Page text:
Interview: Wyclef Jean “A New Dawning”

Wyclef Jean is a man who shouldn’t need an introduction. But in the interest of everyone being on the same page, here’s a short one:

He was one-third of the seminal Grammy winning hip hop group The Fugees. The Fugees’ 1996 album The Score is one of the best-selling albums of all time. It’s best known single ‘Killing Me Softly With His Song’ became an R&B anthem for an entire generation of music fans.

The Fugees broke up in 1997 at the height of their popularity, and Wyclef immediately launched a successful solo career with his debut ’97 album The Carnival.

Although he hasn’t released a studio album since 2009, he’s remained a busy artist ever since. He’ll release his eighth studio album this summer with The Carnival III.

I called Wyclef Jean early the morning of January 20th. A day already infamous for what went down in Washington, DC, ushering in a new era of American politics, and for American’s themselves.

Wyclef is sharp and chipper, my call no doubt sandwiched between a sea of other interviews he’ll be conducting for his new EP “J’ouvert”.

We speak about different things over the next few minutes, but the first thing I ask about is the 2016 version of his popular unreleased song ‘If I Was President’. It is Inauguration Day, after all.

By Dustin Griffin
From March 2017 Vandala Magazine 

It’s Inauguration Day in the States. You resurrected the song ‘If I Was President’ with a hilarious and somewhat touching music video just before the election. It’s obvious to me why this song was resurrected, but how important do these words become when America is in such a state of uncertainty?

Wyclef: Well, I did the song because of how tense things are in America. And I was like ‘look at the end of the day, we gotta break it up’. Because the politicians are always going to be the politicians. And once they finish doing what they do, it’s usually the people that suffer. So if you look at it right now, it’s the people that are divided because of what’s being said. And Obama is going to the Inauguration, Hilary Clinton is still going, you know? I think Bernie is still going. So the people that are fighting amongst themselves are the supporters. Politicians always find a way to work it out. So I wanted to just make that point and just lighten it up. So I made fun of everyone’s candidate.

You know, one of my favorite parts of Dave Chappelle’s Block Party is when you get the school kids together and sing ‘If I Was President’ with them. What are your hopes for this song and this EP at this point in time? Are you hoping to use it as a tool to repair some of that discord among the people, bring some hope back?

Wyclef: Well it’s like, Marvin Gaye had the song ‘What’s Going On’ and ‘What’s Going On’ just talks about the times. I’m an artist. It doesn’t matter if I’m in a commercial space or a dark space if there’s an issue I’m going to talk about it. So this (EP) is a celebration of my Caribbean culture, right? But at the same time, it starts off with ‘The Ring’, which is about a plane landing down in the Caribbean. And being in the Caribbean, it’s like an escape. But every once in a while, you turn on the TV and see what’s going on back at home and say, ‘I gotta get back home’. So for me, you still gotta face the election and you still gotta face the things that are going on back home. And until we change these policies, police are going to do what they do. That’s just how I see it.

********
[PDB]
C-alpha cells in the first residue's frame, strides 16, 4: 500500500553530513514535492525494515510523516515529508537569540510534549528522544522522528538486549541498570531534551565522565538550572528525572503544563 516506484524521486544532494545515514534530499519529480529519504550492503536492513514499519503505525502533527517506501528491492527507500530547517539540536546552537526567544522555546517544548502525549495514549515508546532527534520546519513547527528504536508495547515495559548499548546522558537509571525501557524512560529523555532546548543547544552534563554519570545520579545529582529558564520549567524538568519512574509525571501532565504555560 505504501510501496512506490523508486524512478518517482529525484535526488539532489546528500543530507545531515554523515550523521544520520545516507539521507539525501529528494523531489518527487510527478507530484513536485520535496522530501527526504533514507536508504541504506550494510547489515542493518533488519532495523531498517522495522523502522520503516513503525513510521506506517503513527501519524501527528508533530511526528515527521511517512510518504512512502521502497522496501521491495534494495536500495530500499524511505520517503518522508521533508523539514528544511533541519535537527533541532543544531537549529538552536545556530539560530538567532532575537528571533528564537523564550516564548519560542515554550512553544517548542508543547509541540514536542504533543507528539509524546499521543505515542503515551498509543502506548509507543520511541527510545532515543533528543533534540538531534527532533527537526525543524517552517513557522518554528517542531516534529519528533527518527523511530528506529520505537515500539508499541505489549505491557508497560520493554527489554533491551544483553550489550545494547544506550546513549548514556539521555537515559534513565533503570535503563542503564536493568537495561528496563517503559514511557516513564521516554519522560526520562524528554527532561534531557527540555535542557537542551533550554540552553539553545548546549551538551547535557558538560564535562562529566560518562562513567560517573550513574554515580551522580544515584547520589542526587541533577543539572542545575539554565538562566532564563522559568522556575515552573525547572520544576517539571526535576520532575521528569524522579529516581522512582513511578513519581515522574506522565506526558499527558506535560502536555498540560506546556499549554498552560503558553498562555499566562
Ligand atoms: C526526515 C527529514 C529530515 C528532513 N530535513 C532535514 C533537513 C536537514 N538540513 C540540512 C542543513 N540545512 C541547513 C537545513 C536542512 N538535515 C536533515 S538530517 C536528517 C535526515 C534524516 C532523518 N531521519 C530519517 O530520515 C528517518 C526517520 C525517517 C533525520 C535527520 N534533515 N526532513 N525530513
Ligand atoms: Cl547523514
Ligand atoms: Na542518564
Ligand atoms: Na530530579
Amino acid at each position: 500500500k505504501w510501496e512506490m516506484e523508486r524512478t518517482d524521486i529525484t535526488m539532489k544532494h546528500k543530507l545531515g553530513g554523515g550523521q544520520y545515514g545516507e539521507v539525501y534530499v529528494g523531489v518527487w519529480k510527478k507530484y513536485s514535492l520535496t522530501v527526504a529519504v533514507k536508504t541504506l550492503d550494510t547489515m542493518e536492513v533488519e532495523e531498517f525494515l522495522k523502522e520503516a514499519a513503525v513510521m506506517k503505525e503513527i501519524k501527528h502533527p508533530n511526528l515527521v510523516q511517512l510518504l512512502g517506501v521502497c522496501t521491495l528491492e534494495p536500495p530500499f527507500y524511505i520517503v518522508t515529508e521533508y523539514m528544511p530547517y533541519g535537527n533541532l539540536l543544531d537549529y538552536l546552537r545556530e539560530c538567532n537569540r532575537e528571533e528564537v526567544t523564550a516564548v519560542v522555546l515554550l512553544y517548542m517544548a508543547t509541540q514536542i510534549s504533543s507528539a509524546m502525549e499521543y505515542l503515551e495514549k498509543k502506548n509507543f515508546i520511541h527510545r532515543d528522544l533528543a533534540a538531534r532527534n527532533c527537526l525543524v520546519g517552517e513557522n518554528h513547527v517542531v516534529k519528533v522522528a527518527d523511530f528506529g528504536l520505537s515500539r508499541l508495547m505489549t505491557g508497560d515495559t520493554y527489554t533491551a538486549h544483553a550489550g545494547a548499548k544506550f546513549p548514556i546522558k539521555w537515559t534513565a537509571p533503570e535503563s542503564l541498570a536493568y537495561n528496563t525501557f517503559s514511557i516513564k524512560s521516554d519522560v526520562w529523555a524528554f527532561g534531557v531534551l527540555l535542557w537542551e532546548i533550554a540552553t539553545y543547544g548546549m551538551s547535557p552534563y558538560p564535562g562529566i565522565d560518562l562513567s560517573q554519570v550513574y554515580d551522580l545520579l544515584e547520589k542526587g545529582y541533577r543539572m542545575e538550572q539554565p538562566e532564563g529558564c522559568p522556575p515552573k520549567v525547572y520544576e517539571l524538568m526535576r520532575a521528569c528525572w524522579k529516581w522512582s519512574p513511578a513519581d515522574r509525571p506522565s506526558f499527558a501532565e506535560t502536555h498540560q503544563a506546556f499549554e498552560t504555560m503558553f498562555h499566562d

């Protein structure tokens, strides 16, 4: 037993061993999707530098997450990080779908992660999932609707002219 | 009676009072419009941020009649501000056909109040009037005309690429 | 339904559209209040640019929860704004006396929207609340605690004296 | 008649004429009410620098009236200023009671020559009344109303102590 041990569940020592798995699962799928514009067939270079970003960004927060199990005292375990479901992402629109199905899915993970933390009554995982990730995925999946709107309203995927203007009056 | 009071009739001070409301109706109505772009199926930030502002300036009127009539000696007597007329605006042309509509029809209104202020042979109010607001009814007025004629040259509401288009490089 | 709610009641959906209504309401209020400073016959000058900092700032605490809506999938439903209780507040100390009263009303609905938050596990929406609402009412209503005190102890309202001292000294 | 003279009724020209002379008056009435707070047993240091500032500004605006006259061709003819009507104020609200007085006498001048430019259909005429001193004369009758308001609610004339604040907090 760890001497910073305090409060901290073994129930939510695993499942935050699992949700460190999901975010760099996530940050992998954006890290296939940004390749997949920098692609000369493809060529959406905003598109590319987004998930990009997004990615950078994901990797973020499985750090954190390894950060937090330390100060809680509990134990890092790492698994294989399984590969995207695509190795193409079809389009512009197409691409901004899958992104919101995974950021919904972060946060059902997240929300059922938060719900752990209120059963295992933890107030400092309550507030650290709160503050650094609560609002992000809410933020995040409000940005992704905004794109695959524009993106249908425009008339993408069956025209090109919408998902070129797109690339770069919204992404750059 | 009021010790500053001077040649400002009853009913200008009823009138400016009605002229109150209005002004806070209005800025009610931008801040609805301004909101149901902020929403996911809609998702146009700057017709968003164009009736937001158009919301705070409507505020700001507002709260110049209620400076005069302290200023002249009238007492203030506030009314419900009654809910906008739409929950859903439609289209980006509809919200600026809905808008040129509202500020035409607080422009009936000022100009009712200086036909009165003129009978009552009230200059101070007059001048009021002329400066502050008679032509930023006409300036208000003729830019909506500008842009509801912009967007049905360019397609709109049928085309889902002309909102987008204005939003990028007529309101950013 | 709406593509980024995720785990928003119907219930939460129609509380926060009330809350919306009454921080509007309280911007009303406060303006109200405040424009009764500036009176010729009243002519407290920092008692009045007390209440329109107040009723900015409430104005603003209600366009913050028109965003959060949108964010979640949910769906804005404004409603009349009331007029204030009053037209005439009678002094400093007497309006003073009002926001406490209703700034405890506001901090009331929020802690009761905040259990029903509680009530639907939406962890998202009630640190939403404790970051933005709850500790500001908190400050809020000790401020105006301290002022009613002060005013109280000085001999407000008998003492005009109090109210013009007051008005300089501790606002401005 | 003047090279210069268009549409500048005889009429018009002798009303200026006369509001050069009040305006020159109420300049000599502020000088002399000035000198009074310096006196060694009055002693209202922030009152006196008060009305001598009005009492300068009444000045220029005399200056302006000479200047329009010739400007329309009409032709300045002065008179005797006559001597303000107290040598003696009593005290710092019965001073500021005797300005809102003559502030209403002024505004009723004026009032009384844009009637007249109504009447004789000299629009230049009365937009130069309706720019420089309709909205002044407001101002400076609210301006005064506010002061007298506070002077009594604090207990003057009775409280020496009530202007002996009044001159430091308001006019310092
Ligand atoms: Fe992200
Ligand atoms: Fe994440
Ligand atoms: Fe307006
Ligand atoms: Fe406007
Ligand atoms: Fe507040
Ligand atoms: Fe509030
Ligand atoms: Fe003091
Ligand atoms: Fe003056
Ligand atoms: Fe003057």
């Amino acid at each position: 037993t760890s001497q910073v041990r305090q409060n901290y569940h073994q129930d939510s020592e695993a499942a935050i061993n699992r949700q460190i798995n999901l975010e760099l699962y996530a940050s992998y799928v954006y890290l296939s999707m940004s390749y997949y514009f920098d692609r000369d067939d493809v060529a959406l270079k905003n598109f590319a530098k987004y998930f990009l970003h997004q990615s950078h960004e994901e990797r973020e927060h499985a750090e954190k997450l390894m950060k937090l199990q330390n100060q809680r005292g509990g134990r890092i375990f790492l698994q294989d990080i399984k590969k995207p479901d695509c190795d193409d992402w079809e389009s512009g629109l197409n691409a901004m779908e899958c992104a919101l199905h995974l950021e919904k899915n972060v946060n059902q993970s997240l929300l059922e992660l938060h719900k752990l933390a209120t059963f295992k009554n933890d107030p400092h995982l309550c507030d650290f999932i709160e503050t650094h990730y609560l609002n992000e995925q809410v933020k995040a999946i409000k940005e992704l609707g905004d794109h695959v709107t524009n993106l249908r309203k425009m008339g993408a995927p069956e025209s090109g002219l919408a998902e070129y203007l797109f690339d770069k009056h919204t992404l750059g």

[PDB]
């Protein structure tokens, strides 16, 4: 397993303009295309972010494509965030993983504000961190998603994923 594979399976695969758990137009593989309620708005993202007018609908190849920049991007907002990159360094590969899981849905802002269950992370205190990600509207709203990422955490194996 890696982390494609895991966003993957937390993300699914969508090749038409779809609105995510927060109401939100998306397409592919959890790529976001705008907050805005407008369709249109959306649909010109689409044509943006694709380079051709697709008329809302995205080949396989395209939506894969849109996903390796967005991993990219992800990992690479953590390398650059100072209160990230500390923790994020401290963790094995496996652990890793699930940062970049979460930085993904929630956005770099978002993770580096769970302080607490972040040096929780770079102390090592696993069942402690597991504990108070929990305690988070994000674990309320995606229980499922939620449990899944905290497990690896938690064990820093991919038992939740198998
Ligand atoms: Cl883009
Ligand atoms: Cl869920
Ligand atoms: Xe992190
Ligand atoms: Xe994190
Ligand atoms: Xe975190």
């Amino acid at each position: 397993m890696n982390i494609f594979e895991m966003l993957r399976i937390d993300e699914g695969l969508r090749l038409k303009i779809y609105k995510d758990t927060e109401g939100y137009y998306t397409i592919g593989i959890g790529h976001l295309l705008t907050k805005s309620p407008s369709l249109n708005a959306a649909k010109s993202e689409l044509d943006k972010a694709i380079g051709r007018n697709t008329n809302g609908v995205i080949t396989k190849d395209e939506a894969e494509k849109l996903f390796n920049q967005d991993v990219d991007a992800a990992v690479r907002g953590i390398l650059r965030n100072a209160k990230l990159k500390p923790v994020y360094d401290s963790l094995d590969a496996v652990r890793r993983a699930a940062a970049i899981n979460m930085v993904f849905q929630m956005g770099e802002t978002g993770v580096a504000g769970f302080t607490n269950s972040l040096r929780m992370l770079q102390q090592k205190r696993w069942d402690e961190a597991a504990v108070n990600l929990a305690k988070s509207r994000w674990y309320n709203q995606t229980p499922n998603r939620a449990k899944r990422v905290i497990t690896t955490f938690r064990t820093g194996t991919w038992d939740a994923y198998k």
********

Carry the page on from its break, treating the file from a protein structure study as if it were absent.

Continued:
J’ouvert is a French Caribbean term meaning dawn or daybreak. A new day, starting over, etc. You haven’t released music under your own name in a while. Why now? Is there something significant about this EP dropping at this particular point in time?

Wyclef: I mean it’s 2017. Every ten years I drop a Carnival, like an eclipse of the moon. And this is the twentieth year anniversary of The Carnival. And when I’m listening to, like Drake’s ‘One Dance’, and I’m a big fan of Drake, Drake was freestyling Wyclef at fourteen years of age. And I’m listening to Rihanna’s ‘Work’. Eighty percent of the sound that I’m hearing on the radio has like a Reggae-Caribbean undertone on it, you know? We named it Tropical House, right, but Tropical House is The Carnival, 1997, that’s where it started. And I’m always doing music, but to me, it just felt like after watching the tides, it felt like it was time to just jump back into the ocean, you know what I mean? And I knew I could surf this time, in the big ocean.

And The Carnival III, you’re still planning on dropping that this summer?

Wyclef: Yeah definitely, summer going into the fall. We got so much music, and it was important that we start with the grass roots movement, because we wanted the fans to really soak that up.

I want to ask before you go, the Young Thug video, which was an internet sensation last year and went viral immediately after it was released. There’s still people debating about whether it was real, a hoax, a stunt. What was your reaction when you first saw it?

Wyclef: Well Young Thug, that’s my homie. And I didn’t actually even know he was doing a video for the track until it dropped and I started getting all these calls from people like, ‘did you really give Thug $100,000 for that video?’ Haha. I was like, ‘I have no idea what you’re talking about’. It’s a great video though and it’s great because it does what videos are supposed to do, you know? It does something different and makes people think.

Wyclef Jean’s latest album J’ouvert is out now so grab your copy today. Keep up with him online at:


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